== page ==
Archive for March 23rd, 2007

Barred from US travel?

March 23, 2007

I am a strong supporter of firearms ownership and a strong opponent of most of Canada’s gun laws, but this guy gets little sympathy from me.

In an ironic twist, a city man may find himself barred from travelling to the U.S. for driving around Calgary with a loaded handgun, his lawyer said yesterday.

Defence counsel Andre Ouellette said Ali Mohamed Ayyazi’s conviction on two firearms offences could prevent him visiting his parents, who now reside in Texas, which has more liberal gun laws than Canada. 

 Then the story unfolds a little further.

Crown prosecutor Robert Bassett said Ayyazi was arrested last July 5, during a “high risk” traffic stop by police Canine Unit members.

Officers pulled Ayyazi over on Deerfoot Tr. N.E., after he’d left the residence of his wife, Essence Hohn, Bassett said.

“The accused was arrested and a loaded, cocked, 9 mm handgun was located underneath the seat in the vehicle,” Bassett told Erb.

The prosecutor stayed seven other charges after Hohn failed to show up in court after being subpoenaed to testify.

Among the dropped charges were breaking into Hohn’s Huntley Cl. N.E. residence, pointing a firearm at her and using a gun in the commission of an offence.

The latter charge carries a minimum one-year sentence, consecutive to any other term given. Three unrelated assault charges were dismissed last Oct. 31, when Hohn didn’t appear to testify.

This jerk gets no sympathy from me.


Iraqi children murdered

March 23, 2007

This story literally makes me ill.

Police said Wednesday that children were used in a weekend car bombing in which the driver gained permission to park in a busy shopping area after he pointed out that he was leaving his children in the back seat.

The account appeared to confirm one given Tuesday by a U.S. general. He said children were used in a Sunday bombing in northern Baghdad and labeled it a brutal new tactic put to use by insurgents to battle a five-week-old security crackdown in the capital.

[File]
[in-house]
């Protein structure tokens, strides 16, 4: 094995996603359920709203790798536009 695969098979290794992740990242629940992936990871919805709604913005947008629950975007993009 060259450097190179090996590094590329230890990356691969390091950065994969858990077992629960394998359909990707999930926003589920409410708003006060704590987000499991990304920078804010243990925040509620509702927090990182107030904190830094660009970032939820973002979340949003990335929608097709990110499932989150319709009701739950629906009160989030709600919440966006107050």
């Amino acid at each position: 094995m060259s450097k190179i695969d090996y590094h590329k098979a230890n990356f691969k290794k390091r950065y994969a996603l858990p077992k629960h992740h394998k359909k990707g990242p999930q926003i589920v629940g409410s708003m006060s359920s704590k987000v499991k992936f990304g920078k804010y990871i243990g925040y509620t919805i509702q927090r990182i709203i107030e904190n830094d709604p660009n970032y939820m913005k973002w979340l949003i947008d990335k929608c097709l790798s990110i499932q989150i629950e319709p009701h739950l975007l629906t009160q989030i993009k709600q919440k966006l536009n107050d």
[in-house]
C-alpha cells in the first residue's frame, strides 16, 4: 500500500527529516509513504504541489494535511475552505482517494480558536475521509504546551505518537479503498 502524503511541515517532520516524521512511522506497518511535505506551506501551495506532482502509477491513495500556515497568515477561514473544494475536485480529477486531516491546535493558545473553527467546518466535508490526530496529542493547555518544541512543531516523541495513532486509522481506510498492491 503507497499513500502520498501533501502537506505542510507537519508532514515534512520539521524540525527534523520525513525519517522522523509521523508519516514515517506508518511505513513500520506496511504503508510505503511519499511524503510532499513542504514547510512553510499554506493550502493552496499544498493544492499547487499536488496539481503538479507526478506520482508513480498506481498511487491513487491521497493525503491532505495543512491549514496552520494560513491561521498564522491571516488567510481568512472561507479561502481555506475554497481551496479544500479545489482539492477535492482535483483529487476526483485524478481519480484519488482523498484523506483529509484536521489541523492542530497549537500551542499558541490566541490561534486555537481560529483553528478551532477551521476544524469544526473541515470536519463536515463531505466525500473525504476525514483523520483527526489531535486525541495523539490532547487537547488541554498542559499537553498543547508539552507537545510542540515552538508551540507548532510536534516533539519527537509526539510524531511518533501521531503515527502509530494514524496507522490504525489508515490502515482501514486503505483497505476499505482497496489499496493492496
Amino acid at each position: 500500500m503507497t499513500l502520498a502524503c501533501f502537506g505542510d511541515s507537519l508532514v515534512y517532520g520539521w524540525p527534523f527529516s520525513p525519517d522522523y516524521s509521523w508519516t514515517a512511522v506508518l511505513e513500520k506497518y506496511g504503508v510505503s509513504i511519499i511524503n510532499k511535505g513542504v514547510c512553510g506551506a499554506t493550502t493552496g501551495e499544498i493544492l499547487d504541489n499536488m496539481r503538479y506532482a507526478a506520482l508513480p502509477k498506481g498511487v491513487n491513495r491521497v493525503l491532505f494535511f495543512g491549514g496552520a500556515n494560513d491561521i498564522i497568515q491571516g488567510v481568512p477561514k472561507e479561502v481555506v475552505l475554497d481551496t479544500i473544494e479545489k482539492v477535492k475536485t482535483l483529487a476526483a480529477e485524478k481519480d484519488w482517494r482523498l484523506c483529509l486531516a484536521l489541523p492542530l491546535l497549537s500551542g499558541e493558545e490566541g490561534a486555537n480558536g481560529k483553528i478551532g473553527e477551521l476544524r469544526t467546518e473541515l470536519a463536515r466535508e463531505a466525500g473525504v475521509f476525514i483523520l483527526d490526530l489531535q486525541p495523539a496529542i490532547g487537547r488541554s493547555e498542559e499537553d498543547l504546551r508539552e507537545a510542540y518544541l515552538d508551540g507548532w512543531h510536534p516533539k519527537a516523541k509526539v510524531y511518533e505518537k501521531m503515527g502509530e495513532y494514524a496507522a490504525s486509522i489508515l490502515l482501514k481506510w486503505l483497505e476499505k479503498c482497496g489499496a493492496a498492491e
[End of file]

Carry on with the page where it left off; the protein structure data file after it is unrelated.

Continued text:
Maj. Gen. Michael Barbero, deputy director for regional operations on the Joint Staff, said the vehicle used in the attack was waved through a U.S. military checkpoint because two children were visible in the back seat. He said it was the first reported use of children in a car bombing in Baghdad

“Children in the back seat lowered suspicion, (so) we let it move through, they parked the vehicle, the adults run out and detonate it with the children in the back,” Barbero told reporters in Washington. “The brutality and ruthless nature of this enemy hasn’t changed.”

Can they really justify this in the name of religion or is this the case of psychopathic terrorists that hide their true nature behind a sick interpretation of their religious teachings?

Airport internal security sloppy

March 23, 2007

A Senate report now confirms what many people long suspected: While airport security was checking out the passengers and worrying about nail clippers and tooth paste in our bags, they weren’t watching their internal operations for security problems.

Major security problems have been allowed to fester unchecked at Canada’s airports despite ample signs of safety gaps, according to a Senate report that recommends responsibility for security be taken away from Transport Canada.

“The folks at Transport Canada simply appear to be insensitive to the realities,” said Liberal Senator Colin Kenny, chairman of the Senate’s national security committee.

“Frankly, [airport security] looks to us a lot like it’s a PR show,” he said. “The fact is, most Canadians have the impression that this is a problem that’s well in hand and what we’re simply saying is the underside of it isn’t.”

Of course the Minister in charge had a different take.

Transport Minister Lawrence Cannon said the report twists reality and his department has taken major steps to improve airport security. “It’s misleading to say that our airports are not safe places. They are indeed very safe,” Mr. Cannon said.

He was so busy making sure that Canadian airports were safe that he probably missed the story out of Orlando a few days ago where baggage handlers were arrested for smuggling guns and drug on a commercial airliner bound for San Juan.

The Senate report is refreshingly blunt.

Among problems highlighted in the report is the lack of daily screening for most airport employees, who can wander in and out of secure areas and even aircraft without being checked for dangerous goods.

Although about 2,300 airport workers are screened on a random basis every day, according to the Canadian Air Transport Security Authority, that represents just 2% of the 110,000 airport workers in Canada, says the report.

“This is nothing short of blatant stupidity,” it says. “Once again, we have good reason to argue that Transport Canada should not be in charge of security at Canada’s airports.”

I’m not sure that the RCMP would solve all of the potential security problems but it seems to me that they would have more incentive to do a thorough job than Transport Canada.